Nike and R/GA Shine a Light on the Tilted Playing Field Working Against Women in Soccer

'Before That' looks at the victories required just to get on the pitch

Nike and R/GA Buenos Aires trace back the countless challenges between young women and athletic success. Nike
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There’s plenty of attention and praise once you’re a winner in the sports world. But what happens along the way?

If you’re a woman or young girl playing soccer in South America, there are low-level wages, sub-par fields, exclusionary rules and, of course, critics, trolls and haters. With so much stacked against you, it might just seem insane to begin the journey at all.

To which the stars of Nike’s newest ad from R/GA Buenos Aires say, “Let’s show them what crazy can do.”

A continuation of sorts from the Serena Williams-narrated campaign celebrating female athletes that launched during the Oscar telecast earlier this year, “Before That” uses a reverse-chronology tactic to dig back into the steps it takes to become a champion.

Not surprisingly, that long list of qualities includes “inner strength,” thick skin, unwavering confidence, hard work and much more.

The anthemic ad is part of the brand’s lead-up to the FIFA Women’s World Cup 2019 in Paris in June, with the backdrop being not only the now-global TimesUp movement but also the gender discrimination lawsuit filed by the U.S. Women’s National Team against the United States Soccer Federation. (Among their complaints: a massive pay gap between them and their far less successful male counterparts and inequities in equipment, travel, training and medical care).

“Before That,” which dovetails into Nike’s lightning-rod “Dream Crazy” campaign with Colin Kaepernick, tells the story of multiple women who “have to overcome daily barriers that shouldn’t exist,” says Mariano Jeger, vp and executive creative director at R/GA Buenos Aires. “The idea of this campaign is to inspire athletes to overcome these and other obstacles, showing how these girls have been doing it silently and with so much effort for so long.”

Argentine pro footballers Ruth Bravo, Estefania Banini and Belen Potassa star in the rallying-cry spot, as does Candelaria Cabrera, an 8-year-old girl from Chabas (Lionel Messi’s hometown) who has been fighting antiquated regulations that would’ve kept her off the pitch—there are no all-girl leagues in the region, and long-standing rules don’t allow mixed-gender children’s soccer teams.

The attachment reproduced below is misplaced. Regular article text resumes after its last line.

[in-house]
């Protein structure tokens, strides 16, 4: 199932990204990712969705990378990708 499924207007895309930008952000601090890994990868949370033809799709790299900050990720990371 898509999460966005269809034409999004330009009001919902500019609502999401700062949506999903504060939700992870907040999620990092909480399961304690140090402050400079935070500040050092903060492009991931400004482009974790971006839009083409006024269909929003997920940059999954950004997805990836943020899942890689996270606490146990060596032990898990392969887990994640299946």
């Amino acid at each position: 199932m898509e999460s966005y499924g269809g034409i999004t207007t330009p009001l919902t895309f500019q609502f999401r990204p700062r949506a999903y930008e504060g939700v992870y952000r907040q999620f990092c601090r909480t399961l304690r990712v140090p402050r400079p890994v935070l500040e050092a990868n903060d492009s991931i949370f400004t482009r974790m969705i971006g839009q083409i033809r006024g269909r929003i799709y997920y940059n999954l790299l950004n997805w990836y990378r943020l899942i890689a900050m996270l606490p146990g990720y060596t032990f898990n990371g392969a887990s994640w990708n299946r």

The young left-back known as “Cande” continued playing, after some special dispensation from local soccer authorities. There’s also talk of forming a girl’s league. (Social media helped shine a light on that situation in Argentina and beyond, and footballers like Potassa and company got involved, hosting soccer clinics and workshops for girls in the area).

The campaign aligns with the iconic, 30-year-old slogan, “Just Do It,” which, according to the brand, “encourages all athletes to chase their dreams, even if they seem crazy.”

Agency: R/GA Buenos Aires
Client: Nike
SVP Managing Director SS LATAM: Bruno Rovagnati
VP Executive Creative Director SS LATAM: Mariano Jeger
Executive Client Services Director: Florencia Pereyra
Strategy Director: Florencia Leonetti
Group Creative Director: Diego Levi
Account Director: Sol Fraguio
Senior Strategist: Juan Linares
Senior Producer: María Paz Fonseca
Associate Creative Director: Andrés Juarez
Senior Copywriter: Ramiro Agulla
Senior Art Director: Matías Rojas
Senior Visual Designer: Pablo Maffezini
Visual Designer: Guadalupe González
Junior Visual Designer: Adela Posse
Executive Producer CS: Guillermina Ortíz Segui
Senior Producer CS: Gustavo Lugones
Producer CS: Melisa Cambre
Production company: Primo
Director: Julieta Cabrera
Executive Producer: Nicolás Pérez Veiga and Soledad Pérez Veiga
Producer: Germán Lentini
Director of Photography: Charly Ritter

@TLStanleyLA T.L. Stanley is a senior editor at Adweek, where she specializes in consumer trends, cannabis marketing, meat alternatives, pop culture, challenger brands and creativity.